The essay is in large part about Allison, who at one point had a reasonably successful play run on Broadway in the late 1930s, and his near-total erasure from the record of crime fiction, regrettably in part because he simply did not publish much work featuring his black detective character, Joe Hill, during his lifetime. But the piece is also in part about how that erasure, and ensuing vacuum, enabled John Ball to publish In The Heat of the Night, which introduced Virgil Tibbs to the reading public and is itself reissued as a Penguin Classic this month.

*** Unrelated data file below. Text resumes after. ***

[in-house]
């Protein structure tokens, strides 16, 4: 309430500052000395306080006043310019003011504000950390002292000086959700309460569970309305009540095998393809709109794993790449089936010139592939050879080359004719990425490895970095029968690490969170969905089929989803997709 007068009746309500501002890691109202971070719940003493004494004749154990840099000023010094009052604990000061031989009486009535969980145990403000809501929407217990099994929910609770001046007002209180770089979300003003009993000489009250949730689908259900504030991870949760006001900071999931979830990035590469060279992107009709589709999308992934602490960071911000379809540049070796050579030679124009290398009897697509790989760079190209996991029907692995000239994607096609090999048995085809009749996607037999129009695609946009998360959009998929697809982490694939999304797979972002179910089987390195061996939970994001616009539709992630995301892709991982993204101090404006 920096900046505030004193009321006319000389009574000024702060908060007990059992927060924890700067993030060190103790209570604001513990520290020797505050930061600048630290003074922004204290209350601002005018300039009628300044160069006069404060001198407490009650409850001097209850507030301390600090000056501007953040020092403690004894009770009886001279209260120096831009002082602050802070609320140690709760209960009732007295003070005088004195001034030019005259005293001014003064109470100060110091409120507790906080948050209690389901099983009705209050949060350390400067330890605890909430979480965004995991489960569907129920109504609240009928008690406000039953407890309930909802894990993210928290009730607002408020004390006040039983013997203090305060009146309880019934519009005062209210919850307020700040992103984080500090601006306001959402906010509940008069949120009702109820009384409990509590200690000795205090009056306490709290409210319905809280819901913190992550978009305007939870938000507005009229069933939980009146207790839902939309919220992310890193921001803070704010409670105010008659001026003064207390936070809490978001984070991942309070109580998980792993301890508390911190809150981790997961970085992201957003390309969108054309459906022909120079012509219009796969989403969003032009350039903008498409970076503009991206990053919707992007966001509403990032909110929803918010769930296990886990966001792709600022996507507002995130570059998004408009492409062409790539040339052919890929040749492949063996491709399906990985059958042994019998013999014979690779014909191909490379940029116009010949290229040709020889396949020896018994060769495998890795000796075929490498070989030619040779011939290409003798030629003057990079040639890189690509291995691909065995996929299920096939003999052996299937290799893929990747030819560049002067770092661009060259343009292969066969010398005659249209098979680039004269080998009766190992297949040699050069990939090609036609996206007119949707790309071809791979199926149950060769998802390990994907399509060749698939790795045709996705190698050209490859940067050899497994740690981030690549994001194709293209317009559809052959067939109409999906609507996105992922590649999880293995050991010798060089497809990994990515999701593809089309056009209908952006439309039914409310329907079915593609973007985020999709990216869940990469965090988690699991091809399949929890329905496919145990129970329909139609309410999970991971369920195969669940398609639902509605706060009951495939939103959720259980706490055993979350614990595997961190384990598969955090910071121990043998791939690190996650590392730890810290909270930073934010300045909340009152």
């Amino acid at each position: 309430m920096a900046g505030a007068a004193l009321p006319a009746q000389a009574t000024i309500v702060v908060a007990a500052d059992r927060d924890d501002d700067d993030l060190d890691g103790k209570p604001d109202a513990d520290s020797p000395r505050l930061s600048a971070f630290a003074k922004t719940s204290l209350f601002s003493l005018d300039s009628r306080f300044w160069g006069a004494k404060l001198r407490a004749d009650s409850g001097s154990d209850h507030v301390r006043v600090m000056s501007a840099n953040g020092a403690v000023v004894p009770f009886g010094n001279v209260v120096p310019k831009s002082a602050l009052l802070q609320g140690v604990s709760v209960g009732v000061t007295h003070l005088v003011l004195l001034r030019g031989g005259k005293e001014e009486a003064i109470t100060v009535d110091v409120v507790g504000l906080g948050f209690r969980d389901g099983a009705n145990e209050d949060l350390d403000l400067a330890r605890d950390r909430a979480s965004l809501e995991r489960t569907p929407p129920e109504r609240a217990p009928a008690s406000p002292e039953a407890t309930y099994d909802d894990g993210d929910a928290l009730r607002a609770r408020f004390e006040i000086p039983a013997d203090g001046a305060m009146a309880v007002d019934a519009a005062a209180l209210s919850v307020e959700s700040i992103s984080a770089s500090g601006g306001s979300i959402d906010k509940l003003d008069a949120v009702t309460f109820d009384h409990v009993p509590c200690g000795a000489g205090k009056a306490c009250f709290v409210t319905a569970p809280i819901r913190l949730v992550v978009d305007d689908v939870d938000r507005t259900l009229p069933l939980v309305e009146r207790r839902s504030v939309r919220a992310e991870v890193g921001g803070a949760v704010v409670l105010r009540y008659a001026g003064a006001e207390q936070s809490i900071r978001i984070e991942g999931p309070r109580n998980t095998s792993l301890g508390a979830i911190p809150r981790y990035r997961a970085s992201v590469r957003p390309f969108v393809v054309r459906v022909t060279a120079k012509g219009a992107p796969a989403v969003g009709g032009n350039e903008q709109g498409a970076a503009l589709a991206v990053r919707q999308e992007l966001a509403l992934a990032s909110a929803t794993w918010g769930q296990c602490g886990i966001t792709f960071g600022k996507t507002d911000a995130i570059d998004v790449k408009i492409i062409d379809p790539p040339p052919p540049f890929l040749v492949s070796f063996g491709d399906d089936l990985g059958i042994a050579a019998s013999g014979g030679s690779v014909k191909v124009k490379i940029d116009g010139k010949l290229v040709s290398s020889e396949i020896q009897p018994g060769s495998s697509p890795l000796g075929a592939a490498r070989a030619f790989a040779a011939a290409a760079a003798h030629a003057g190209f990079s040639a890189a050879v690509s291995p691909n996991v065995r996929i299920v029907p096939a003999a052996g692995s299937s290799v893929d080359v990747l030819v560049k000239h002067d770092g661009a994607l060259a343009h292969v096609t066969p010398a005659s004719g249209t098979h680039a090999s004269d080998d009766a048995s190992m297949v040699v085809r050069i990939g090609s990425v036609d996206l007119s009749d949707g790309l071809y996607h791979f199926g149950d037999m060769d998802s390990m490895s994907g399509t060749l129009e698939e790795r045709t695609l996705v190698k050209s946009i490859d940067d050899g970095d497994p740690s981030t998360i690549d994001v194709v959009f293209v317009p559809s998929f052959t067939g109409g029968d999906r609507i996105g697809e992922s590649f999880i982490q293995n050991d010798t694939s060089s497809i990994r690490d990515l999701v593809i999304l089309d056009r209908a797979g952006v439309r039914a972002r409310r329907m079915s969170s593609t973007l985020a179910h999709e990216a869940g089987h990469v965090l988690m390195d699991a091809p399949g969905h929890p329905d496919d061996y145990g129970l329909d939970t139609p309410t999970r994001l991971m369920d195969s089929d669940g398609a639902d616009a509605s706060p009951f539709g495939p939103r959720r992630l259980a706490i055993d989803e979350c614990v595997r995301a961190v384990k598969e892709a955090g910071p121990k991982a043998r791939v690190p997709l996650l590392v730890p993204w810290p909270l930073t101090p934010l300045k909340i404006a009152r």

I explain my issues with the book and the attempt to place it as part of a literary canon when what people really remember -- rightfully so -- is the 1967 film starring Sidney Poitier and Rod Steiger. But mostly I want to restore some bit of glory to Hughes Allison. I loved reading his work, and his letters, and I'm glad you will be able to be exposed to those in part through my essay.Thanks to TNR for publishing the essay but above all to Michelle Legro for totally getting what I was trying to accomplish and making it so with excellent edits, and to Laura Reston, who fact-checked the daylights out of the piece, no small task when hard-to-access literary archives were involved! Thanks to the Newark Public Library (and specifically, Tom, who was my contact there) for making Hughes Allison's archives available without restrictions, and to Allison's niece-by-marriage Edna Friman, who gave gracious permission to quote from his correspondence.